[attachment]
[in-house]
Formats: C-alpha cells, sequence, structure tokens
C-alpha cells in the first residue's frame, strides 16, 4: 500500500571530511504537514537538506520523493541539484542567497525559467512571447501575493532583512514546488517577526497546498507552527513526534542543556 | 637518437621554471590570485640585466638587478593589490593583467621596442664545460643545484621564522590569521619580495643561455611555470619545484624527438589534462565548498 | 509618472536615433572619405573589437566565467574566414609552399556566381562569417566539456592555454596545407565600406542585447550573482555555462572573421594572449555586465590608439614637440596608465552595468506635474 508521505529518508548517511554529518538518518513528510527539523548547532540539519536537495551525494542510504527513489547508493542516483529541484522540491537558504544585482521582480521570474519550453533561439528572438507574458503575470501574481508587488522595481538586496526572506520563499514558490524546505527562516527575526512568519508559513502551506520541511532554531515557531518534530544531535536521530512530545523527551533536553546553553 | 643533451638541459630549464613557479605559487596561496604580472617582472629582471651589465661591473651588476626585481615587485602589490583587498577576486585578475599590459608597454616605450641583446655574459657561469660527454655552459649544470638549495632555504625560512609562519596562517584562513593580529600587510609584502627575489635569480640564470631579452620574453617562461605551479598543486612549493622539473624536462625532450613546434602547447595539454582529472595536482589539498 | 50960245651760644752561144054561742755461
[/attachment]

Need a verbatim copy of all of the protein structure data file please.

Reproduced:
[in-house]
Formats: C-alpha cells, sequence, structure tokens
C-alpha cells in the first residue's frame, strides 16, 4: 500500500571530511504537514537538506520523493541539484542567497525559467512571447501575493532583512514546488517577526497546498507552527513526534542543556 | 637518437621554471590570485640585466638587478593589490593583467621596442664545460643545484621564522590569521619580495643561455611555470619545484624527438589534462565548498 | 509618472536615433572619405573589437566565467574566414609552399556566381562569417566539456592555454596545407565600406542585447550573482555555462572573421594572449555586465590608439614637440596608465552595468506635474 508521505529518508548517511554529518538518518513528510527539523548547532540539519536537495551525494542510504527513489547508493542516483529541484522540491537558504544585482521582480521570474519550453533561439528572438507574458503575470501574481508587488522595481538586496526572506520563499514558490524546505527562516527575526512568519508559513502551506520541511532554531515557531518534530544531535536521530512530545523527551533536553546553553 | 643533451638541459630549464613557479605559487596561496604580472617582472629582471651589465661591473651588476626585481615587485602589490583587498577576486585578475599590459608597454616605450641583446655574459657561469660527454655552459649544470638549495632555504625560512609562519596562517584562513593580529600587510609584502627575489635569480640564470631579452620574453617562461605551479598543486612549493622539473624536462625532450613546434602547447595539454582529472595536482589539498 | 50960245651760644752561144054561742755461